The Art on a Whim galleries in Vail and Breckenridge will host artist receptions for Goldstein on Friday, June 27, and Saturday, June 28. The joy that Goldstein brings to the world through his happy “Harvey Dogs” is always on display in the galleries, but this weekend, Goldstein will be adding his ebullient and humorous personality to the viewing experience.
Art is meant to strike an emotional response in its viewers, and Goldstein’s work does just that. The quizzical faces, soulful eyes and playful poses of his pieces immediately disarm people and bring them right to the innocent, care-free moments of playing with their furry companions. For Goldstein, it takes him back to his childhood, which he spent with two adoring Irish setters.
It seems that Goldstein was always meant to sculpt. It took him 66 years to make it happen, however. He endured the rigors and stress of the corporate world, all the while telling his wife, Barbara, that she needed to remind him to sculpt upon his retirement. She had been told that most retired guys just get in the way of their wives after wrapping up their careers, so Goldstein knew he better find something to do with himself.
At Barbara’s urging, he took a series of sculpting classes at their local art center. From there, a series of 130 limited-edition bronze sculptures was born and a new career was launched. Goldstein has since garnered international acclaim for his creative work. The Franklin D. Roosevelt Presidential Library and Museum even has a piece modeled after the president’s Scottish terrier Fala.
Process of transformation
When Goldstein begins a new sculpture, he isn’t quite sure where it is intended to go. Each piece can take anywhere from a few weeks to several months to complete. Add in the several months it takes to transform the sculpted piece from clay to bronze, and when you stop into the Art on a Whim gallery this weekend, you will be looking at a collection that has taken years to amass.
Every piece begins with Goldstein’s determination of the size and pose that he will form. The facial characteristics and priceless expressions are always saved for last. While the perfectly smooth forms and exaggerated features of his dogs comprise a great deal of the work, it is the details that truly bring them to life. They bring a unique personality to each piece, whether it’s in the appearance of inquiring eyes or silly wrinkles.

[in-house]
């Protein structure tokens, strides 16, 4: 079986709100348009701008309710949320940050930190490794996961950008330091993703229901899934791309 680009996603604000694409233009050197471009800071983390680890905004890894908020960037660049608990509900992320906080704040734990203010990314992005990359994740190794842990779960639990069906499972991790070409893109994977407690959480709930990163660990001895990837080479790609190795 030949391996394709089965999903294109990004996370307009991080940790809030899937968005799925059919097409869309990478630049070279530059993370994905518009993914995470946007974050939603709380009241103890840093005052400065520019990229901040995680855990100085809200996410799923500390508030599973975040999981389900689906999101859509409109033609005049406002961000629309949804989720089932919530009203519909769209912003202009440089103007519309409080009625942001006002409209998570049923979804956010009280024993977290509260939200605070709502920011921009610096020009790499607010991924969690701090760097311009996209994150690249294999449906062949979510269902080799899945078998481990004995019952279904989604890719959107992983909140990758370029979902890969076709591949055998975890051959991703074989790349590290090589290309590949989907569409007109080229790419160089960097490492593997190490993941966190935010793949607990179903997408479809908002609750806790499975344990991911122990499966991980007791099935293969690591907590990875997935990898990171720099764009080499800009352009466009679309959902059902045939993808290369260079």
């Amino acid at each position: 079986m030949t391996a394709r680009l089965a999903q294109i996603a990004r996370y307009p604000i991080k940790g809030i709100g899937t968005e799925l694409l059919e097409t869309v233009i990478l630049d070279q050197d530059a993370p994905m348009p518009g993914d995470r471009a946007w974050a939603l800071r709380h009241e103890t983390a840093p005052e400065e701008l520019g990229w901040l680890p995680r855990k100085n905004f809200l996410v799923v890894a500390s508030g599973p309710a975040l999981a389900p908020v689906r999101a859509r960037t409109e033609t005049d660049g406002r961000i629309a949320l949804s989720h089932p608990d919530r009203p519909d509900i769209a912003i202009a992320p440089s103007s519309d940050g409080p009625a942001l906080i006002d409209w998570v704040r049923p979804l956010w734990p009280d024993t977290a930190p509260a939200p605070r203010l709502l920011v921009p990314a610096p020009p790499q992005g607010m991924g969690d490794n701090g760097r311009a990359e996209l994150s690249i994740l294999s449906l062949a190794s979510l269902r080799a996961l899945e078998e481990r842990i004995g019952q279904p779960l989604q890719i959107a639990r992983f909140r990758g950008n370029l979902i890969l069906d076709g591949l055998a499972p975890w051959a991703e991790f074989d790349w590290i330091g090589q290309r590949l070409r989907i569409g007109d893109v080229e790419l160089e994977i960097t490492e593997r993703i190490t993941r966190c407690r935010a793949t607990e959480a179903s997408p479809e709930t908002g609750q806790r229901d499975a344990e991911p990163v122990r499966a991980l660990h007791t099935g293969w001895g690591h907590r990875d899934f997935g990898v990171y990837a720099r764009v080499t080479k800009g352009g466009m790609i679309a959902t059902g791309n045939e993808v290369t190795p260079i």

His piece “Sylvester” stands perched in the downward dog position, ready to play with every willing passer-by. With his head cocked to the side, he seems to always be asking if you are ready to bounce around the room with him. The contented look on the face of “Charlie” compliments his oversized droopy ears, showing one easy-going and happy puppy. Each large piece has bright gold toenails. Why? Just to add a bit of the sparkle that dogs add to our lives.
The bulk of Goldstein’s work is not specific to any breed. Rather, he seeks to capture the essence of innocence and beauty that all canines possess.
“Whimsical dogs remind me that life sometimes gets too serious and that we need a release,” the artist said. “Funny-looking dogs do that for me.”
Goldstein will be in the Art on a Whim Vail gallery on June 27th, 2014 and the Breckenridge Art on a Whim gallery the following afternoon.
Photographer Matt Angiono is showing his nature and action sports images at Art on a Whim Gallery in Vail
During the GoPro Mountain Games this past year, photographer Matt Angiono trekked straight up Vail Mountain, camera in hand, and was rewarded with a stunning shot of the Gore Range.